This probability only applies to incoming swell, we’ll add probabilities for wind and weather shortly.

Ten Day Forecasts

We’ve extended most of our detailed long range forecasts to a full ten days. The first seven days are exactly the same data you’ve been used to using. The extra three days come from a slightly different forecast method, and to run a forecast this far out we’ve compromised with the level of coverage - you’ll see that beaches in the same area share the same data and that the forecast is run on this regional level. The size predicted may vary slightly by comparisom to the data for your local spot (Although ocean swell isn’t produced locally and regions are selected so that all spots will be affected by similar swells).

Nonetheless our testing has shown this forecast a reliable and accurate indicator of the arrival of both easier to predict long range groundswells and even spotting short period wind swell up to 240 hours in the future. Coupled with the new ‘probability’ rating you’re better placed than ever to start making plans to travel up to ten full days in advance. Magicseaweed is proud to be the only free surf forecast service offering this level of detail and length of forecast and with the new probabilities showing occasions where the forecast is hard to rely on we hope that we’re giving you this information in the most honest way possible…

Multiple Swell Warning

We’ve come a long way in the last decade understanding swell and period and getting used to accurate long range forecasting. But our ongoing work here at MSW it to figure out how to best present complex ocean conditions as simply as possible and sometimes that simplicity can show less than the whole truth.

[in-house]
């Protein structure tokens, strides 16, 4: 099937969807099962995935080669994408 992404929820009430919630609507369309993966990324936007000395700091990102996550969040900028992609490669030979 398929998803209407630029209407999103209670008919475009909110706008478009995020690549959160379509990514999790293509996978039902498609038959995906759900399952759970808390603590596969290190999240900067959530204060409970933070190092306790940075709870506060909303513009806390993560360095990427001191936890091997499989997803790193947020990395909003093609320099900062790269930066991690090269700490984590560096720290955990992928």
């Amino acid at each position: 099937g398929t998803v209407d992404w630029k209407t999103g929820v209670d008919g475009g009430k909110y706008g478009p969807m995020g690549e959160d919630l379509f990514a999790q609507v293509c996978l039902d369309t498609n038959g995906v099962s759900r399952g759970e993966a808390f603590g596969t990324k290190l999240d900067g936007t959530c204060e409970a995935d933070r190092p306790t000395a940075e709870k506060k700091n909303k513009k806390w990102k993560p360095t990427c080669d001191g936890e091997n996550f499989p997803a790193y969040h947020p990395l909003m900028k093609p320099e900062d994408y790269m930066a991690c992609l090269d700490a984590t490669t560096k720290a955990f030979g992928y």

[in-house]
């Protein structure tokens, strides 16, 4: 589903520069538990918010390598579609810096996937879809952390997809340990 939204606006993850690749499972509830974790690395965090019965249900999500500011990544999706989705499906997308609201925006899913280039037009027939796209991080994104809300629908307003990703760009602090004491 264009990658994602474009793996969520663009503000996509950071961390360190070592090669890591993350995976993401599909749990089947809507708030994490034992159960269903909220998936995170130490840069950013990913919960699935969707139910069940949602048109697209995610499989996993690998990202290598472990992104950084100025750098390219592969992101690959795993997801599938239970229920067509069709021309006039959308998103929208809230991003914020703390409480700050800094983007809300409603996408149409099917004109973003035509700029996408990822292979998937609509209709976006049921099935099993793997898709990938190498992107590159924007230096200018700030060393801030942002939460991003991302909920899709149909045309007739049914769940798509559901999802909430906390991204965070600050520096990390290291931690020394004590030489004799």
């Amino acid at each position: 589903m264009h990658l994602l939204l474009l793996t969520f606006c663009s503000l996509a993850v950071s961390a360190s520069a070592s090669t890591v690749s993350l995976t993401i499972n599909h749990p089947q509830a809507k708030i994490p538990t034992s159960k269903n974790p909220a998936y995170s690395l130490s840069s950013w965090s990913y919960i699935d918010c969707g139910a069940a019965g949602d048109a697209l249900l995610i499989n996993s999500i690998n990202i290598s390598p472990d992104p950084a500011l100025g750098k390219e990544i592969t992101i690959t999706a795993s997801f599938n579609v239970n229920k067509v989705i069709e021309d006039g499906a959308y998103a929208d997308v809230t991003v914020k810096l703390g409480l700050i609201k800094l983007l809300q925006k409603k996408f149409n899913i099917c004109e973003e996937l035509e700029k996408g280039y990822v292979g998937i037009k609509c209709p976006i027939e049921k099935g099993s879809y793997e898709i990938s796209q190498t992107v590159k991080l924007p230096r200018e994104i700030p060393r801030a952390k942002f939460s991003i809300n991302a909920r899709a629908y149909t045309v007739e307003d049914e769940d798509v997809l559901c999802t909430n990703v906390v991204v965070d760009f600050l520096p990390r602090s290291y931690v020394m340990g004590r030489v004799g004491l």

In many locations it’s very ususal to have more than one definded swell running at the same time, your MSW forecast shows you EITHER the most powerful swell likely to make waves at the beach OR a predicted combined conditions if there is more than one swell that looks like it’ll make ridable waves.

However there are issues. We’ve noticed this season in Indonesia that there have been regular south swells running in conjunction with the usual south-westerly swell. We show the combined effect of this incoming swell, but on the beach in Bali, for example, this more southerly swell hasn’t made it to the reef and the forecast looks like it’s overcalling, a quick check of the full breakdown shows the real situation.

In other locations this measurement of the effect of combo swells is much more useful - so to give you a warning when this is the case we’ve added this symbol everytime a combination if swells is running. Click the ‘Full Swell Breakdown’ tab at the top of your forecast and you can instantly see the exact mix of swell likely to make surf.

N.B. Our star ratings DO take this into account, giving you a rating for the best looking individual swell NOT the combination.